Obama, who is spending this weekend in Key Largo, Florida, has urged Ukraine to control its military and avoid giving Russia a pretext to escalate with military force, said two U.S. officials who requested anonymity to discuss intelligence reports and diplomatic contacts.
Obama and his European counterparts have called on Putin to de-escalate. The Russian leader says he’s defending Ukraine’s ethnic Russians, who make up 59 percent of Crimea’s population.
The U.S. and European allies will move together to impose sanctions if there isn’t a quick resolution Obama said at the White House on March 6. He telephoned German Chancellor Angela Merkel March 7 to discuss Ukraine, the White House said, and yesterday also talked about it by phone with Italian Prime Minister Matteo Renzi.
Lavrov, in his conversation with Kerry, warned against “hasty and ill-considered moves that can damage Russian-American relations, especially sanctions, which would inevitably boomerang on the United States,” the Russian Foreign Ministry said in its statement.
The Russian Defense Ministry is considering suspending visits of international inspectors as part of strategic arms reductions treaty obligations, Interfax reported yesterday, citing an unidentified high-ranking military diplomat.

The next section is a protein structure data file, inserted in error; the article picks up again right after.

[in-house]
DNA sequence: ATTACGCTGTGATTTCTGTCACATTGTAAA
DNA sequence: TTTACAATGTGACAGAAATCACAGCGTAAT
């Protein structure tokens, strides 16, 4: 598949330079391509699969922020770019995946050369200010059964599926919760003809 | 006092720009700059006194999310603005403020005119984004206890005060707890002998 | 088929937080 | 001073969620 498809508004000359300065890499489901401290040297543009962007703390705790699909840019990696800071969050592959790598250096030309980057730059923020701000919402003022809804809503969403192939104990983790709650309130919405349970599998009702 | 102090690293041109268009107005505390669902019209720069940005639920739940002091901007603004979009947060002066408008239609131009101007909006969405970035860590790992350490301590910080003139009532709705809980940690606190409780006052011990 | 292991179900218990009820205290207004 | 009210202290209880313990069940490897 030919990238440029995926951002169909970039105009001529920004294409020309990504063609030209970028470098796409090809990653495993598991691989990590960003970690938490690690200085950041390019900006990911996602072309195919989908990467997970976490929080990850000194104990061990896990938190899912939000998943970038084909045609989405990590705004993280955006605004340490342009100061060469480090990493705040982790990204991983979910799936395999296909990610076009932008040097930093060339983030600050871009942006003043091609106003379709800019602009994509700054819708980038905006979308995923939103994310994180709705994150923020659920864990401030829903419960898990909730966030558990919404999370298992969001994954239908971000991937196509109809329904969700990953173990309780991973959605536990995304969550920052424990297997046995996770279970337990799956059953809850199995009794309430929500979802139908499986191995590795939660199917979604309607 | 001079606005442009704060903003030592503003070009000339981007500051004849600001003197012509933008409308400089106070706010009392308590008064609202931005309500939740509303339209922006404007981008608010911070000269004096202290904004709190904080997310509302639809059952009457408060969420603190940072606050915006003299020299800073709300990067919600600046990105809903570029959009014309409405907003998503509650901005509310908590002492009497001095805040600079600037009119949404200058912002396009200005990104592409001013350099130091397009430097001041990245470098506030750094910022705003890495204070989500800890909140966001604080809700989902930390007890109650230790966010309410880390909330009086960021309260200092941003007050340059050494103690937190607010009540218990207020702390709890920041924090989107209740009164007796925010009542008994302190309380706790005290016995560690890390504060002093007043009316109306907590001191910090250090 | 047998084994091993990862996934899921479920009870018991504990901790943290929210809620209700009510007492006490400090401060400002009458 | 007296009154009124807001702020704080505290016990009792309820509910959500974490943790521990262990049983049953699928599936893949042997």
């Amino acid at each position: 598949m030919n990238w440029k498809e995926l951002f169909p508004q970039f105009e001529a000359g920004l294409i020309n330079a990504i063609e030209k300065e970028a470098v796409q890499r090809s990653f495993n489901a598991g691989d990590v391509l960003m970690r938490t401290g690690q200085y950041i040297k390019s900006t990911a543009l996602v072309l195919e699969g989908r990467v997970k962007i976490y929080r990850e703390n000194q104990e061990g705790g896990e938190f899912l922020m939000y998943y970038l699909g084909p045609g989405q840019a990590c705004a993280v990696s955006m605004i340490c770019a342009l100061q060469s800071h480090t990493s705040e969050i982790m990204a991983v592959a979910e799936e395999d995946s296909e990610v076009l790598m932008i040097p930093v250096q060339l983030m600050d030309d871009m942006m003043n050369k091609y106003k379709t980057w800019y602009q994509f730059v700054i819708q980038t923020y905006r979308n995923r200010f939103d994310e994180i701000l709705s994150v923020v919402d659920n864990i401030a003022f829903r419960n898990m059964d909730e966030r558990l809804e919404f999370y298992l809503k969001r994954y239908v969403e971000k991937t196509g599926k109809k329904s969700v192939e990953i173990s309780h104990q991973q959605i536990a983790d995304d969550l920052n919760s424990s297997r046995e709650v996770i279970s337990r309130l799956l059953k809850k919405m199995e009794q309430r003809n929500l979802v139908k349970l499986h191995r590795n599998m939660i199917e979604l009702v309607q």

Any sanctions the EU imposes would be done progressively as the 28-nation bloc seeks a diplomatic solution with Russia, EU Trade Commissioner Karel De Gucht said during a visit to the U.S. “The longer it takes, the broader the sanctions will be,” he said in a phone interview, without providing details.
Russia also turned up the economic pressure on the Kiev government by signaling that natural gas supplies may be cut because Ukraine’s unpaid gas bills have reached $1.9 billion. OAO Gazprom halted supplies to Ukraine five years ago amid a pricing and debt dispute, curbing flows to Europe.
Eni SpA Chief Executive Officer Paolo Scaroni said he doesn’t think the Ukraine crisis will affect gas supplies this year, thanks partly to mild weather in Europe, according to an interview with Italian daily La Stampa.
To steady Ukraine’s finances, the EU plans to provide an 11 billion-euro ($15.3 billion) aid package and is prepared to drop tariffs on about 85 percent of the bloc’s imports of Ukrainian goods, according to De Gucht.
The Republican-led U.S. House of Representatives passed a bill on March 6 to allow $1 billion in loan guarantees for Ukraine sought by Obama’s administration. Senate Foreign Relations Committee Chairman Bob Menendez, a New Jersey Democrat, is working with committee Republicans on a package of aid for Ukraine and sanctions against Russia. The panel is scheduled to vote on the legislation, which hasn’t yet been made public, on March 11.
Ukraine wants as much as $15 billion from the International Monetary Fund.